Some veterans say war changed them for the better


What didn’t kill them made them stronger: PTSD growth debated
by Michael Ruane, Washington Post

WASHINGTON — As Hilbert Caesar told his harrowing war story one night recently in the living room of his apartment, he patted the artificial limb sticking from a leg of his business suit. ”This, right here,” he said, ”this is a minor setback.”

Eighteen months after Caesar’s right leg was mangled by a roadside bomb near Baghdad, and after weeks of coming to terms with what he thought was the end of his life, the former Army staff sergeant believes he has emerged a richer person — wiser, more compassionate, and more appreciative of life.

Asked whether he would endure his war experience again, he replied: ”The guys I served with were awesome guys. . . . I would go through it again — for the guys that I served with. Yes. Absolutely. I wouldn’t change it for the world.”

Although the shattering psychological impact of war is well known, specialists have become increasingly interested in those who emerge from combat feeling enhanced. Some psychiatrists and psychologists think those soldiers have experienced a phenomenon known as ”post-traumatic growth,” or ”adversarial” growth.

Although war left him with a leg of plastic and steel, Caesar, 28, of Silver Spring, Md., appears to be among those who return home with psyche intact and a sense that they are in some mysterious way improved…


”I’m the same person,” he said, ”but I’m a different person now.”

Combat’s potential to inflict psychic wounds has been recognized as far back as the time of the ancient Greeks, but so has its ability to exhilarate, intoxicate, and instruct those who experience it, specialists say.

”If you think about all of the heroes and heroines in cultures across the world . . . all of them, in one sense or another, faced some sort of a dragon,” said Matthew Friedman, director of the National Center for Post-Traumatic Stress Disorder and a professor of psychiatry at Dartmouth Medical School. ”The transformation from that encounter has been celebrated from antiquity.”

Although doctors and scientists continue to worry about war’s impact on mental health, they say research now indicates that most people exposed to combat and other traumatic events do not develop chronic mental health problems.

”It used to be thought that virtually everybody who experienced these kinds of catastrophic events would go on to develop” symptoms of post-traumatic stress disorder, or PTSD, said Lieutenant Colonel Charles C. Engel Jr., a psychiatrist at Walter Reed Army Medical Center in Washington.

”That was kind of a post-Vietnam War assumption,” he added. ”What we’ve learned over time is that probably, on average, really about two-thirds to three-fourths don’t develop PTSD.”

Friedman, of Dartmouth, said that research on the issue has not been that extensive and that the ”deleterious” effects of trauma have received the most attention.

But that is changing. ”The whole field, in the last four years, has shifted to a certain extent [to focus on] resilience, on human potential,” he said.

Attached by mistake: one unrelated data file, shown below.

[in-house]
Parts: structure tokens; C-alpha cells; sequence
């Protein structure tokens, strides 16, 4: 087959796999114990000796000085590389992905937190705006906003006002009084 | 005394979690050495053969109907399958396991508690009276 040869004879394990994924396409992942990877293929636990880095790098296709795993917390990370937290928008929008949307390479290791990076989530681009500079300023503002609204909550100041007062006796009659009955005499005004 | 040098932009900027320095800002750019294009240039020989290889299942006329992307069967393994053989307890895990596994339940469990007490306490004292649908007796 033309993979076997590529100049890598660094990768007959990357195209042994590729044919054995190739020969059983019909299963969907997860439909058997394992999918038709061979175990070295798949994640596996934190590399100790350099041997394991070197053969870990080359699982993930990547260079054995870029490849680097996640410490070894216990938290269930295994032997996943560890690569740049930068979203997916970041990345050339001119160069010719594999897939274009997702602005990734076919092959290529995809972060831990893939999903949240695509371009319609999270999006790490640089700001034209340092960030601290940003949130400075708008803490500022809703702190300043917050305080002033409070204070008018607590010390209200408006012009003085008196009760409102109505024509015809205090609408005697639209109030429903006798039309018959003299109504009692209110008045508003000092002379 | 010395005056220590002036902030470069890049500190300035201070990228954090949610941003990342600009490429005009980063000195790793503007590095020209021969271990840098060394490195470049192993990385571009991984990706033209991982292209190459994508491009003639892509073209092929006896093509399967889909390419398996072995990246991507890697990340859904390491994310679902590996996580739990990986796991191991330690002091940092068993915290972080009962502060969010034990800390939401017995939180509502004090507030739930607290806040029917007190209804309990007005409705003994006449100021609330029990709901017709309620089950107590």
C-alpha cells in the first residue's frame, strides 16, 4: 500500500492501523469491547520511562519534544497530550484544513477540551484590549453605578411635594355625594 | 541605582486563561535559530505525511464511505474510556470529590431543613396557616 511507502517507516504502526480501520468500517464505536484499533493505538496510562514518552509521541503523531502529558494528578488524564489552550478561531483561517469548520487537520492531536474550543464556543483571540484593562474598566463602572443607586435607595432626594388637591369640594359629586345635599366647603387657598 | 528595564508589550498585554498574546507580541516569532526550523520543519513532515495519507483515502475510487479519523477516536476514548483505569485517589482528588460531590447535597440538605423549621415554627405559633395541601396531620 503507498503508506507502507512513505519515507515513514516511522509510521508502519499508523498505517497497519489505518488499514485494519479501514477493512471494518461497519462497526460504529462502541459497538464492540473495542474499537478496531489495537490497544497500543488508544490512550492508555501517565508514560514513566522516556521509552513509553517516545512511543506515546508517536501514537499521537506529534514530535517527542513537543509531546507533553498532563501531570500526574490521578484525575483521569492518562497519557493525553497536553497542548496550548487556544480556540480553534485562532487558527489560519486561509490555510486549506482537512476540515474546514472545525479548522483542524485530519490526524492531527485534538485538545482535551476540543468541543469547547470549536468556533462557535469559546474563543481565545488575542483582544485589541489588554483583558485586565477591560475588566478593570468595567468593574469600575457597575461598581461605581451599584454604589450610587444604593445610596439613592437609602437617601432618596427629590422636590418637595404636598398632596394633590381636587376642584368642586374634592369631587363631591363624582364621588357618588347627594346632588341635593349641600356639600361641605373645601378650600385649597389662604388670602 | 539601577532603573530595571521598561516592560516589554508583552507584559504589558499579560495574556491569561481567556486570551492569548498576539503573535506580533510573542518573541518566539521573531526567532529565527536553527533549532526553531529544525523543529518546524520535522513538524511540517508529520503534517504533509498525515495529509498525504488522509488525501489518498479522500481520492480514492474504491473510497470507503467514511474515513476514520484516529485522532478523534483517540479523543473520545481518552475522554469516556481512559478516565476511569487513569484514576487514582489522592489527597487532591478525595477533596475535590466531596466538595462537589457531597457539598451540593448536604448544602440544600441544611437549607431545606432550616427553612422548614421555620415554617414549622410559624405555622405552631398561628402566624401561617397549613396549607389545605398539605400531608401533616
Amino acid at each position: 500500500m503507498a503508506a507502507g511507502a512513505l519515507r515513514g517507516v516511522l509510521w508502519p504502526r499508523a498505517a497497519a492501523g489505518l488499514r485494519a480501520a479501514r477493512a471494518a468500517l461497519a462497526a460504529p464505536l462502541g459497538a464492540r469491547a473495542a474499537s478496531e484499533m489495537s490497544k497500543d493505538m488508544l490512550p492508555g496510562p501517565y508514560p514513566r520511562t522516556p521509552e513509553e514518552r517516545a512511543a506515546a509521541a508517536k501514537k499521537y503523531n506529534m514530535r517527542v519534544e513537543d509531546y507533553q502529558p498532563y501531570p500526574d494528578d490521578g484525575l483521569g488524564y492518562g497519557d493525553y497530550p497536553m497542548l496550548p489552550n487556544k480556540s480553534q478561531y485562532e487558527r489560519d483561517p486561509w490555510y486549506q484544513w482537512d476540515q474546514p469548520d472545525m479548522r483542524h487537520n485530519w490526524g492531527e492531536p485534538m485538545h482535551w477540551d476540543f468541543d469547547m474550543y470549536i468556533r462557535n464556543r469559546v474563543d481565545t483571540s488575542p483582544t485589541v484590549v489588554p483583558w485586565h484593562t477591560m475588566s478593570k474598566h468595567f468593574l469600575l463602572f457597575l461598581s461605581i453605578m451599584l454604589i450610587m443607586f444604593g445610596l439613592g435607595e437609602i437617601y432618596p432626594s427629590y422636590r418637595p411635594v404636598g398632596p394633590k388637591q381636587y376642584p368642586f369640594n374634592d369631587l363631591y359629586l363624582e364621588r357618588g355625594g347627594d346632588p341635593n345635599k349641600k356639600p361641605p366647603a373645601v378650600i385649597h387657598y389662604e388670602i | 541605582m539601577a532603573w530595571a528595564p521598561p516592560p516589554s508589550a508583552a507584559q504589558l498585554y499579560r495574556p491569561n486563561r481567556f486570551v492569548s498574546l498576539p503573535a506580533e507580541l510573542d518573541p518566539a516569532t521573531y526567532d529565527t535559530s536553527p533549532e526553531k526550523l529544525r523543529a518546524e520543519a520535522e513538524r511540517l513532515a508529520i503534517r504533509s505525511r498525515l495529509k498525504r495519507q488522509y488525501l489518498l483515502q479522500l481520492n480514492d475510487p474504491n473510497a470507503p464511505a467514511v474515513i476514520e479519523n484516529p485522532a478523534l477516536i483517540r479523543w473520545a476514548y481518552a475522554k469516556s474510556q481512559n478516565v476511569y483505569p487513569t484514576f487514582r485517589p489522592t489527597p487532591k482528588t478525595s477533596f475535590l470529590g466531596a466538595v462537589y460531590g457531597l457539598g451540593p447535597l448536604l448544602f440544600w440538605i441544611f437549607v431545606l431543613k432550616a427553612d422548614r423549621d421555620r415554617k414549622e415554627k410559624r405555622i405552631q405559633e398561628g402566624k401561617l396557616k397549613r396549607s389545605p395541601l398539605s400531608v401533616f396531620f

Wounded veterans of the Iraq war say similar things. Adam Replogle, 25, of Wellington, Colo., a former Army sergeant and tank gunner who lost his left hand and the vision in his left eye in a battle in Karbala in 2004, said that he still has ups and downs but that after his experience in Iraq, not much worries him.

”Sometimes it takes people a lifetime to realize what it’s all about, and what’s important and what’s not,” he said. ”And you go through something like this and it grows you up a little bit and makes you realize that stuff a lot earlier in life.”

Caesar, a native of Guyana who grew up in New York City, was a six-year Army veteran and a section chief in a field artillery unit in Iraq. After he was injured in the explosion, he tried to hand his machine gun to a comrade but realized it was bent. He could hear gunfire and yelled for the hatches to be closed. He thought: ”Oh, man. This is it. My life is over.”

But it wasn’t. The insurgents who staged the ambush melted away. He was airlifted to safety, and six days after the attack, he arrived at Walter Reed.

There, he was all right, except when he was alone. Then he would worry about the pain — and the future. He was an athlete but realized that he might never run again. He wondered how women would react to a man with an amputated leg. It was depressing. Again, he said he would think, ”My life is over.”

Not all mental health specialists believe in post-traumatic growth. George Bonnano, a psychologist at Teachers College, Columbia University, is skeptical. He said such reactions to trauma are better explained by personal resilience.

”Most people are able to maintain equilibrium pretty well after a traumatic event,” he said. In addition, ”it’s fine to just recover. Bad things happen, and we get over them. We get better, and we put it behind us, and we move on.”

In the weeks after his arrival at Walter Reed, Caesar met other severely injured soldiers and heard stories about their recoveries. ”You start to build your confidence up,” he said. ”You start to shift focus.

”I’m a positive person,” he added. ”I try to look for the best. It could be worse. I lost a few friends out there. I made it back with just one missing limb, and I’m grateful for that. I’m thankful for just being here. Period.”

At the same time, he said, he believes he has changed. ”It makes me appreciate life a whole lot more. . . . I’m looking forward to settling down, having a family.”

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